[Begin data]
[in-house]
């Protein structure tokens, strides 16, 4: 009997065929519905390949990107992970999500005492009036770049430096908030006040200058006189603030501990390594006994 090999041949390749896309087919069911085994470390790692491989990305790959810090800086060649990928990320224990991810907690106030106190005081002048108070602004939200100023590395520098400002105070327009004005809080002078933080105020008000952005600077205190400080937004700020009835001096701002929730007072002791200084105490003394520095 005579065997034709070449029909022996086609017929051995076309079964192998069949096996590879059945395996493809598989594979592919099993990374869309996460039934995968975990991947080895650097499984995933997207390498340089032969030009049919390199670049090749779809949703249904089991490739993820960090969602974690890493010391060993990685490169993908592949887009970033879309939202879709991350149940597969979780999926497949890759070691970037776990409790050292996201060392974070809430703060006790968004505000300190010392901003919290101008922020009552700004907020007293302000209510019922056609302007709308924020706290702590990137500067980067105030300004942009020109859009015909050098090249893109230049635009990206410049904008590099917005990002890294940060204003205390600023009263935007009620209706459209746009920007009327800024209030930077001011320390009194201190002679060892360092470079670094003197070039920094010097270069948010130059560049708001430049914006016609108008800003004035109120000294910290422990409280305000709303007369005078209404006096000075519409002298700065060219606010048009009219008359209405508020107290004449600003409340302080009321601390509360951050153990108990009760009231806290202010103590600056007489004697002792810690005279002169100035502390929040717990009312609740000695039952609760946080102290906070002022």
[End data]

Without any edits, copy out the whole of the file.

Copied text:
[in-house]
């Protein structure tokens, strides 16, 4: 009997065929519905390949990107992970999500005492009036770049430096908030006040200058006189603030501990390594006994 090999041949390749896309087919069911085994470390790692491989990305790959810090800086060649990928990320224990991810907690106030106190005081002048108070602004939200100023590395520098400002105070327009004005809080002078933080105020008000952005600077205190400080937004700020009835001096701002929730007072002791200084105490003394520095 005579065997034709070449029909022996086609017929051995076309079964192998069949096996590879059945395996493809598989594979592919099993990374869309996460039934995968975990991947080895650097499984995933997207390498340089032969030009049919390199670049090749779809949703249904089991490739993820960090969602974690890493010391060993990685490169993908592949887009970033879309939202879709991350149940597969979780999926497949890759070691970037776990409790050292996201060392974070809430703060006790968004505000300190010392901003919290101008922020009552700004907020007293302000209510019922056609302007709308924020706290702590990137500067980067105030300004942009020109859009015909050098090249893109230049635009990206410049904008590099917005990002890294940060204003205390600023009263935007009620209706459209746009920007009327800024209030930077001011320390009194201190002679060892360092470079670094003197070039920094010097270069948010130059560049708001430049914006016609108008800003004035109120000294910290422990409280305000709303007369005078209404006096000075519409002298700065060219606010048009009219008359209405508020107290004449600003409340302080009321601390509360951050153990108990009760009231806290202010103590600056007489004697002792810690005279002169100035502390929040717990009312609740000695039952609760946080102290906070002022």